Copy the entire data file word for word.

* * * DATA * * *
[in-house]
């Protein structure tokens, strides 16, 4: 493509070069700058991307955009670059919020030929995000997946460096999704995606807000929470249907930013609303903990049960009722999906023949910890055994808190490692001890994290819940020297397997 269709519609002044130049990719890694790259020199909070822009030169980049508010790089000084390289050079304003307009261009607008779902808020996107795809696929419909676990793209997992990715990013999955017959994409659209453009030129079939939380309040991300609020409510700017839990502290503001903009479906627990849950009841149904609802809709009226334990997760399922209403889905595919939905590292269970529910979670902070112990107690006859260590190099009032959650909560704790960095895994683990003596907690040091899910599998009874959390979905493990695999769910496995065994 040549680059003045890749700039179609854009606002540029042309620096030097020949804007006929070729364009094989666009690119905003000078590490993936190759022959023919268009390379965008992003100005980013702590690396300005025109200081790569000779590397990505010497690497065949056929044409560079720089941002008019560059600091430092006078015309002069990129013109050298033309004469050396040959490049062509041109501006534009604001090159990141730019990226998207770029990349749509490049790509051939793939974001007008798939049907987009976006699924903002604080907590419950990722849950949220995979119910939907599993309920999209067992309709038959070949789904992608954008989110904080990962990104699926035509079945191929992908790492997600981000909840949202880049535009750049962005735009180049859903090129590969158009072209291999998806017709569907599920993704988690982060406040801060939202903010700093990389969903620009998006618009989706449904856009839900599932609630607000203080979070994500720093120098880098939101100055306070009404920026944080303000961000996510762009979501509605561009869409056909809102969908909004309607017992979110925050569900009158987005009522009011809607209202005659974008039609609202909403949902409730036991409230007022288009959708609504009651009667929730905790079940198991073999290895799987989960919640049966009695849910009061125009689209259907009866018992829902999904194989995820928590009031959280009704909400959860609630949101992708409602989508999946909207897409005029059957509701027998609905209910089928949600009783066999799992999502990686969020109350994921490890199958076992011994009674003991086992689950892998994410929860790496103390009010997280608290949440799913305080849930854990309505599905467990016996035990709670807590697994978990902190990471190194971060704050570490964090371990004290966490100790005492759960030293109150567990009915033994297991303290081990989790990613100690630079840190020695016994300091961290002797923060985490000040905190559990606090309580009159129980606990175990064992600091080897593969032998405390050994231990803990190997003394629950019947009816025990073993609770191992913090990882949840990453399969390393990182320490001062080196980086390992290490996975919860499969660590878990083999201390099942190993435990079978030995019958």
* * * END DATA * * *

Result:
[in-house]
């Protein structure tokens, strides 16, 4: 493509070069700058991307955009670059919020030929995000997946460096999704995606807000929470249907930013609303903990049960009722999906023949910890055994808190490692001890994290819940020297397997 269709519609002044130049990719890694790259020199909070822009030169980049508010790089000084390289050079304003307009261009607008779902808020996107795809696929419909676990793209997992990715990013999955017959994409659209453009030129079939939380309040991300609020409510700017839990502290503001903009479906627990849950009841149904609802809709009226334990997760399922209403889905595919939905590292269970529910979670902070112990107690006859260590190099009032959650909560704790960095895994683990003596907690040091899910599998009874959390979905493990695999769910496995065994 040549680059003045890749700039179609854009606002540029042309620096030097020949804007006929070729364009094989666009690119905003000078590490993936190759022959023919268009390379965008992003100005980013702590690396300005025109200081790569000779590397990505010497690497065949056929044409560079720089941002008019560059600091430092006078015309002069990129013109050298033309004469050396040959490049062509041109501006534009604001090159990141730019990226998207770029990349749509490049790509051939793939974001007008798939049907987009976006699924903002604080907590419950990722849950949220995979119910939907599993309920999209067992309709038959070949789904992608954008989110904080990962990104699926035509079945191929992908790492997600981000909840949202880049535009750049962005735009180049859903090129590969158009072209291999998806017709569907599920993704988690982060406040801060939202903010700093990389969903620009998006618009989706449904856009839900599932609630607000203080979070994500720093120098880098939101100055306070009404920026944080303000961000996510762009979501509605561009869409056909809102969908909004309607017992979110925050569900009158987005009522009011809607209202005659974008039609609202909403949902409730036991409230007022288009959708609504009651009667929730905790079940198991073999290895799987989960919640049966009695849910009061125009689209259907009866018992829902999904194989995820928590009031959280009704909400959860609630949101992708409602989508999946909207897409005029059957509701027998609905209910089928949600009783066999799992999502990686969020109350994921490890199958076992011994009674003991086992689950892998994410929860790496103390009010997280608290949440799913305080849930854990309505599905467990016996035990709670807590697994978990902190990471190194971060704050570490964090371990004290966490100790005492759960030293109150567990009915033994297991303290081990989790990613100690630079840190020695016994300091961290002797923060985490000040905190559990606090309580009159129980606990175990064992600091080897593969032998405390050994231990803990190997003394629950019947009816025990073993609770191992913090990882949840990453399969390393990182320490001062080196980086390992290490996975919860499969660590878990083999201390099942190993435990079978030995019958």